October 23rd, 2014
Giving & Investing in Your Own Backyard
“Are you kiddin me? You haven’t been to jail and none of your family’s on crack?” Damien, a mouthy, bright fourteen year old wanted to know who I was, where I came from, and why I was there. It was tougher to prove myself to street kids in San Francisco than it had been at Stanford.
I’d grown up how I thought every kid did – riding my dirt bike, going to parochial school and wrestling for the team in the suburbs outside Seattle. After I graduated from college, I moved home, filling up my week putting together small investment deals for the family trust between jobs coaching lacrosse and overseeing afterschool programs at the local private school. One evening, I went to a dance and introduced myself to an attractive young woman. It turned out she already knew who I was; she was a friend of my sister’s. That’s when I realized I had to get out of Seattle; it was way too small for me.
I didn’t want anything to do with the family timber company and I didn’t want anything to do with philanthropy. I wanted to be a teacher. I moved to San Francisco with one of my college buddies and found work at a youth community center in the middle of a housing project in the Mission District.
I wanted to fit in, to have the kids respect me, so I “dressed down” in grey sweatshirts and baggie jeans so I didn't look like a preppy alien. I was shocked at what was considered normal in the projects. It blew my mind how this community was incredibly wonderful and tragic at the same time. It was dilapidated, noisy and dingy, yet there was an undeniable sense of pride and vitality. People knew what everyone was up to because they were paying attention and for the most part they looked out for each other, especially each other’s children. I was most appalled at the inequity of it all, the escalating property values in San Francisco contrasted with the living conditions in the projects and the inefficiencies and blatant corruption in the running of these communities.
While living in San Francisco I met and married Daria and we decided to move to NYC, where she pursued her teaching career and I went back to school for an MBA and began a career in banking. But after five years in banking, where I mostly concentrated on North American corporate credit risk management and co-managed a $500 million bond portfolio and a $300 million credit derivative portfolio, I was increasingly drawn back to community development work.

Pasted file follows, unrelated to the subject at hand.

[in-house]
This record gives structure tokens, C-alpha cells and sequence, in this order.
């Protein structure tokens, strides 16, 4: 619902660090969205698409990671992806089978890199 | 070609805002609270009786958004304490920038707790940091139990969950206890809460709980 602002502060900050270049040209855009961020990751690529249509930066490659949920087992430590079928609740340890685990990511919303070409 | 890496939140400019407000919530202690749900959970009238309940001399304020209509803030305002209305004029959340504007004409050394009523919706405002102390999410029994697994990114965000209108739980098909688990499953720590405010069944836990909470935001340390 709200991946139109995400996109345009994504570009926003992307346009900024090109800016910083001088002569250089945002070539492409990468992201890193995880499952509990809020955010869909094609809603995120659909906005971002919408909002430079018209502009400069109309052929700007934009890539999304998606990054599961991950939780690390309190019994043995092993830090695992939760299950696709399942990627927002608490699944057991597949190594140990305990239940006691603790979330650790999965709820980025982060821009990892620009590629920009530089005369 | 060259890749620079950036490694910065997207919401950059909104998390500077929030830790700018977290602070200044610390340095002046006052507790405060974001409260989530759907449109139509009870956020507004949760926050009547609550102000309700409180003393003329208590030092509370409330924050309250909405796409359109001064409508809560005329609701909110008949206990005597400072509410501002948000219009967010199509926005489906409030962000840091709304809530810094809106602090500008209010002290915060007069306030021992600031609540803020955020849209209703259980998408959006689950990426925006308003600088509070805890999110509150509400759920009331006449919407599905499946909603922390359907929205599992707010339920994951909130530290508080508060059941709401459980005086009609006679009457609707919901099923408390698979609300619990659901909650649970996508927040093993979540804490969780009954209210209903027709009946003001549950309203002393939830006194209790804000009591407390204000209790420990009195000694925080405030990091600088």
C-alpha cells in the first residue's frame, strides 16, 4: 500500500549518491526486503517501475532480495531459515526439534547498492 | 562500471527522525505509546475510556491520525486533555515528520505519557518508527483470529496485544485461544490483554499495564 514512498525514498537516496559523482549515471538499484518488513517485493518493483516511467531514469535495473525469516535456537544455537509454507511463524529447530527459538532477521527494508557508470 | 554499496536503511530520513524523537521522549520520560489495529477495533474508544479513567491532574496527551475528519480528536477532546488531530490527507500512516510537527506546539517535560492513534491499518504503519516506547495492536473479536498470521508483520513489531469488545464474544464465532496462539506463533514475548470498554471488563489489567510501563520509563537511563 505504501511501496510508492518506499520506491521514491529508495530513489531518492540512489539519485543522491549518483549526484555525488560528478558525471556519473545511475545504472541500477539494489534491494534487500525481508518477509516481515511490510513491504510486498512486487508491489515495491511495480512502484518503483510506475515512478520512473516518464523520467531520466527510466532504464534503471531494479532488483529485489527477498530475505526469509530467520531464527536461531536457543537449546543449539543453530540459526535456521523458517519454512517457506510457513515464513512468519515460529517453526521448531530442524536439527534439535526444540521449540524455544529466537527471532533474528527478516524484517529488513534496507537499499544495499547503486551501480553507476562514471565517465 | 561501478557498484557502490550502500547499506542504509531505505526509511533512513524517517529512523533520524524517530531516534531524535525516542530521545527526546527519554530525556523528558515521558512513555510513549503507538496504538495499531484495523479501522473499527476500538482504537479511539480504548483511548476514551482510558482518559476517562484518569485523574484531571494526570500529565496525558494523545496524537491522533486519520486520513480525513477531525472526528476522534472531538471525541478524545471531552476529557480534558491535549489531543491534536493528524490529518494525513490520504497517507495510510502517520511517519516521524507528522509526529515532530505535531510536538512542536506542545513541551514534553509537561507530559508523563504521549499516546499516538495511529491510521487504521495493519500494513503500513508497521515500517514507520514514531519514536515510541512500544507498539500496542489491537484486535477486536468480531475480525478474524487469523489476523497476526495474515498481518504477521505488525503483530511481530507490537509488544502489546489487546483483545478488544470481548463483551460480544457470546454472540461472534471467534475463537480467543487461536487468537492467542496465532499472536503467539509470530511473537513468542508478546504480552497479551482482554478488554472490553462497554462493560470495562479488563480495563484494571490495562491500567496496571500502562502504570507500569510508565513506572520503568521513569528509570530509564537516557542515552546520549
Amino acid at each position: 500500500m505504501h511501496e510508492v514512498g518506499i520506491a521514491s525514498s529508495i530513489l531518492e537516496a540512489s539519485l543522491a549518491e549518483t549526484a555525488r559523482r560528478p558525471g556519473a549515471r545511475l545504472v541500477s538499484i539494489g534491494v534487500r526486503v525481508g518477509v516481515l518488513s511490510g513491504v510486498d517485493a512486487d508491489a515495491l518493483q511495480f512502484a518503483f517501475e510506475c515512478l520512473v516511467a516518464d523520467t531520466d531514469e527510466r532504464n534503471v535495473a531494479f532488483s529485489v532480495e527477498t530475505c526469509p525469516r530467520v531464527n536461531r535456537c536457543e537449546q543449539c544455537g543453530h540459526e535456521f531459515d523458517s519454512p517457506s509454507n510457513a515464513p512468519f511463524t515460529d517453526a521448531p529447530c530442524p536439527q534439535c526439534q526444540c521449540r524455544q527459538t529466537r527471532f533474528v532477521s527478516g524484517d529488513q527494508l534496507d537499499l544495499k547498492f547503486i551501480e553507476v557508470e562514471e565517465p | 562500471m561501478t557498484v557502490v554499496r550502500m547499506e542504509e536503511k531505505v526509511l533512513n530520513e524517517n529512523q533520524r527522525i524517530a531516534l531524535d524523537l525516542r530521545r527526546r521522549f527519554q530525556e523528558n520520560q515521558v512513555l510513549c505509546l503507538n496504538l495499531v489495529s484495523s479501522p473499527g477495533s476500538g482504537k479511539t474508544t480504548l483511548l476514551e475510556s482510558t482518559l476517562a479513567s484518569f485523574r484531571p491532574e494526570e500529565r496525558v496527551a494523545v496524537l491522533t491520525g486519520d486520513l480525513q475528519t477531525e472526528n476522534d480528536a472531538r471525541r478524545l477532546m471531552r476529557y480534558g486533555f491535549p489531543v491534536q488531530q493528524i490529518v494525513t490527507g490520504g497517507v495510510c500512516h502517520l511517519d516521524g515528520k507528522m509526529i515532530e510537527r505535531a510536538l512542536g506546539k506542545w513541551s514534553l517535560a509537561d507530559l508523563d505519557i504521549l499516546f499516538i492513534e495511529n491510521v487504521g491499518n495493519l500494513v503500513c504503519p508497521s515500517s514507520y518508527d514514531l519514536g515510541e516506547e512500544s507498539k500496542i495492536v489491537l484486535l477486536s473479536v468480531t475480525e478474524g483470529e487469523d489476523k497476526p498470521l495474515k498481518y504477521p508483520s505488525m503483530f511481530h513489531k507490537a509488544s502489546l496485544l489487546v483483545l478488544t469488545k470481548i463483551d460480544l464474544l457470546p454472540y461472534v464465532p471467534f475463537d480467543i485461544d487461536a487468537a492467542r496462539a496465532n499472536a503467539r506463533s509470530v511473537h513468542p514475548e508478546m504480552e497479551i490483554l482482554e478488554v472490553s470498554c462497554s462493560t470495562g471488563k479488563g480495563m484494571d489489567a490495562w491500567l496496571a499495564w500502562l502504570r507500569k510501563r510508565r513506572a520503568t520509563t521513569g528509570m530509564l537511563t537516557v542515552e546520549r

I realized that community development organizations could provide real opportunity for self-sufficiency with their focus on affordable housing, job training and capital for small businesses. I was intrigued by questions like what makes a neighborhood thrive? How do you help people feel more connected to where they live, enhance the sense of community and develop a healthier sense of ownership and create a space to call home - even in a public housing project? I wanted to figure out how I use my experience and capital to create and encourage the development of these neighborhoods.
This was the inspiration for starting The Contact Fund, which is dedicated to New York City community development. Using my own capital as equity and borrowing against it from friends and family, I employed traditional credit analysis methods to lend to NYC community development organizations. The concept is very straightforward: private investors invest their capital in local New York City neighborhoods and receive a financial return while fostering a community of private investors who share similar values.
I’m pleased to say that through these investors in the Contact Fund, we’ve been able to make 24 loans worth $6.5 million and have had no losses to date. We’ve been able to invest in nonprofits that offer support for young people aging out of foster care; programs that work with homeless and formerly homeless people suffering from mental illness, alcoholism, and substance abuse; and a school for autistic children. We’ve also provided funding for a multitude of affordable housing programs and helped fund micro-loan programs serving entrepreneurs throughout New York City with an emphasis on immigrants.
Beyond the Contact Fund, Daria and I also continue to explore our philanthropic priorities. We are deeply committed to our children’s school – Daria taught there, I’m on the board, and we’re donors. We are also proud of starting a scholarship program at Stanford for low-income female students from the East Bay and I’m on the board and a big supporter of the North Star Fund, which supports grass roots organizations and community organizing in New York City.
One of our largest contributions was purely relationship driven. When one of my closest friends Steven was diagnosed with Lou Gehrig’s disease 15 years ago, one of his brothers, an amazing MIT engineer, put his entire life on hold to devote his efforts to finding a cure for this awful disease by lab testing pre-approved FDA drugs for ALS. Although progress wasn’t fast enough to save Steven’s life, I’m proud to have helped seed this research that continues today in his honor.
There are many other organizations we’re proud to be able to support but honestly, the one that excites us the most is DonorsChoose, where a small donation in support of a classroom project can make such a difference to a teacher and their students in public schools across the country. When Daria gets on that website she’s on fire; I don’t know if you’ve ever gotten one of the thank you packets from the teacher and the students, but when it arrives in the mail you just feel like pumping your fist in the air for the entire day!
It’s really about finding your passion and community. I love the ability to blend everything together: philanthropy, business, and finance to invest where I live.